Thursday, April 15, 2010

The Vault - Breaking Upwards

Breaking Upward (2010)
directed by Daryl Wein
written by Peter Duchan and Zoe Lister Jones
starring: Zoe Lister Jones, Daryl Wein

I went into Breaking Upwards with a misapprehension which I admit is going to color this review: I thought it was a movie about polyamory. I could be excused for making this mistake. The film’s trailer shows the central couple questioning monogamy, talking about seeing other people, discussing the terms of seeing other people, going on dates, cruising Greenwich Village hipsters at a Greenwich Village hipster party together, and dealing with jealousy over interacting with other people. It has gotten some attention in the poly blogosphere, which is how I heard about it.

But Breaking Upwards definitely isn’t a film about polyamory. It is a film about Zoe and Daryl, a young, Jewish, artistic couple that live in Greenwich Village. They love each other but the passion is gone. However, they are so co-dependent that neither one can take the blow of instant separation so they concoct a novel scheme of progressive separation. They begin by spending three days a week apart from each other, then tentatively begin seeing other people. They quickly start to notice other people and let them into their lives, causing a number of conflicting feelings. Daryl helps Zoe hit on a man at a party but is jealous about her casual sex with an actor. When he sleeps with his writer boss and a new acquaintance, Zoe asks not to be given the details.

Their arrangement perplexes their parents. Daryl’s mother is left out of the loop (leading to some destructive prying) but Daryl’s father seems to quietly understand what his son is going through. We get the feeling from certain remarks Daryl makes about his parents’ marriage that his dad understands what it means to love someone but not be in love with her anymore but the filmmakers never follow up so I couldn’t tell if Daryl’s insights were real or if he was too young to understand his parents yet. Zoe’s mother is much more free-spirited. She has dabbled in polyamory and takes the young couple to a meeting of middle aged poly people. The parents were the best part of the whole film, because they added some wisdom, perspective and humor to Zoe and Daryl’s melodrama.

Zoe and Daryl briefly flirt with the idea of maintaining their open relationship. He even considers turning down a career opportunity that requires him to move to Vancouver to stay with her. But his mother forces them to ask themselves if this kind of relationship can last. I’d answer yes, but the movie says no as if it’s a foregone conclusion. They don’t want a complicated open relationship that requires them to confront their feelings for each other and fly in the face of Daryl’s mother’s expectations, they choose to avoid all that drama and end it… in the middle of a Passover Seder with their families and friends looking on and participating in the recriminations. Well, so much for avoiding all that drama. Daryl decides to move to Vancouver after all and as the taxi arrives to take him to the airport he sees Zoe across the street crying and smiling and waving to him. Meaning they are no hard feelings? I’m not quite sure. It was a weird scene.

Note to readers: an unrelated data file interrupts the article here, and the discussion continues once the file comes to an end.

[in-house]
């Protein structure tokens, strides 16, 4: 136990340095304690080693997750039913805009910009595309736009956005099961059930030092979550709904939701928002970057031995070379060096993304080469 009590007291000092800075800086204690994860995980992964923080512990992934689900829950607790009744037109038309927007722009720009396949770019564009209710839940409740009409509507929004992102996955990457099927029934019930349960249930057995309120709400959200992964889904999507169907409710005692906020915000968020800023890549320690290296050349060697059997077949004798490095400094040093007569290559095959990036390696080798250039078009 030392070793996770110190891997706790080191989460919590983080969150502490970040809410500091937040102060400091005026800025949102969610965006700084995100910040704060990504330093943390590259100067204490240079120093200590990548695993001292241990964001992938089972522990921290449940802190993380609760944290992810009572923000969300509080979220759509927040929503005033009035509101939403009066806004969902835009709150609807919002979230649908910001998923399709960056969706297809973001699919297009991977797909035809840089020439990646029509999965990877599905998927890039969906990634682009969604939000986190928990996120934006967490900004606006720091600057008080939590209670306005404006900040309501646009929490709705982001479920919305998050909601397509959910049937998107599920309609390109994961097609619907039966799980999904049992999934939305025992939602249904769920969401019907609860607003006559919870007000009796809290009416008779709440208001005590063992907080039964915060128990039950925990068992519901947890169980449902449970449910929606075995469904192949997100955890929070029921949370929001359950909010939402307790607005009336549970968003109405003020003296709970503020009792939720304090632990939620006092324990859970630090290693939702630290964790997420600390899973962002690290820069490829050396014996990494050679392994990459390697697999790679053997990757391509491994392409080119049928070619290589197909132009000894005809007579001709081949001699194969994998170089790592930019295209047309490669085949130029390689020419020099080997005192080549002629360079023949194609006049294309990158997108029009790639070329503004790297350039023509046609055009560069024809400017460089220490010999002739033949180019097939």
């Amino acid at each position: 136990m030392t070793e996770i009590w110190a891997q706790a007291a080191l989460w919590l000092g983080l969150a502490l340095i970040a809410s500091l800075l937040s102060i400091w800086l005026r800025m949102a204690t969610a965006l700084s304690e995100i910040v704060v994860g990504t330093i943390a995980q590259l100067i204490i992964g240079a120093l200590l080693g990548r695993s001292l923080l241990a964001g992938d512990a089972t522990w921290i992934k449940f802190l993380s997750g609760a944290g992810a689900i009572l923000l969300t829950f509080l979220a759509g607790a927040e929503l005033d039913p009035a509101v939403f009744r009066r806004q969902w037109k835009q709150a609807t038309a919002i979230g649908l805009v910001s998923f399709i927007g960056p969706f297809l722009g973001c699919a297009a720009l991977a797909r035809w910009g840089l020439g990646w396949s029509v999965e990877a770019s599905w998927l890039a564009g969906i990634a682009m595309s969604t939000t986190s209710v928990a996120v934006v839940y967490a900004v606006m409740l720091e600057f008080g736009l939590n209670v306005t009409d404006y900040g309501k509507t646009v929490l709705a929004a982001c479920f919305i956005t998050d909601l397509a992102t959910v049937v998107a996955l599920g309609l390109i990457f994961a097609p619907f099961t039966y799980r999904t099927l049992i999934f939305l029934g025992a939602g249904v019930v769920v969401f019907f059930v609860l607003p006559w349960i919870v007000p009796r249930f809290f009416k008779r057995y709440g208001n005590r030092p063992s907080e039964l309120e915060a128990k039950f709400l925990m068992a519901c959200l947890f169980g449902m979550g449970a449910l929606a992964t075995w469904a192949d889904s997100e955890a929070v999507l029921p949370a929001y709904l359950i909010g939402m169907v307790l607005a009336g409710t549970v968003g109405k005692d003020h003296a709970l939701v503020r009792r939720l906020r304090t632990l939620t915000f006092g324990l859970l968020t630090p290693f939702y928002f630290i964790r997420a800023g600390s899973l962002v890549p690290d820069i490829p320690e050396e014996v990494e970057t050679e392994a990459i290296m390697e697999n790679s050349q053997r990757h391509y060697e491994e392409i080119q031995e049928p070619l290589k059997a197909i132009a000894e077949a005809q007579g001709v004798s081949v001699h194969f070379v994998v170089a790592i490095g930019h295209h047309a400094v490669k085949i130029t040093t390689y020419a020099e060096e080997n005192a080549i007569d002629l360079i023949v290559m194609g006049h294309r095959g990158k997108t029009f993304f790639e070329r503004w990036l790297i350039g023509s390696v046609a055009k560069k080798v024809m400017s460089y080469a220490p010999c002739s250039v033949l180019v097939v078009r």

I saw the movie with my partner Annabelle River. The two of us laughed very loud at a moment in the movie when Zoe and Daryl are seen reading Fear of Flying, by Erica Jong. Annabelle liked that book while I couldn’t even finish it, and my problem with this movie was exactly the same as my problem with the book. I found it very difficult to sympathize with these people as they floundered in a problem of their own creation as if it was something that had just happened to them. Occasionally the film delivered a poignant and touching moment where I really connected with Zoe and Daryl but more often their interactions with each other and others were cold and ambiguous. I couldn’t tell why the filmmakers had included many of the scenes or what they thought I would get out of watching them. Furthermore, all of the secondary partners that Zoe and Daryl interact with were poorly developed, mere plot devices, as if making them more than clichés (a pretty girl next door, a horn dog who bolts after sex, etc.) would bring up questions the filmmakers didn’t want to address. For that matter, Zoe and Daryl don’t have much going on in their characters. I can’t think of a single thing I learned about either one the doesn’t have to do with their relationship, their jobs (he’s an aspiring writer, she’s an aspiring actress) and the fact they’re Jewish. The parents were developed much better and I suspect that had more to do with good acting than good writing.

So to sum up, Breaking Upwards is well made and feature some great actors. It has some nice moments and some beautiful footage of Greenwich Village at its most charming. Despite this, the characterization and story are mostly a yawn. The film poses some interesting questions about alternative ways to set up relationships and then ignores them. If the filmmakers had been interested in exploring the answers, their film would have been much more interesting.

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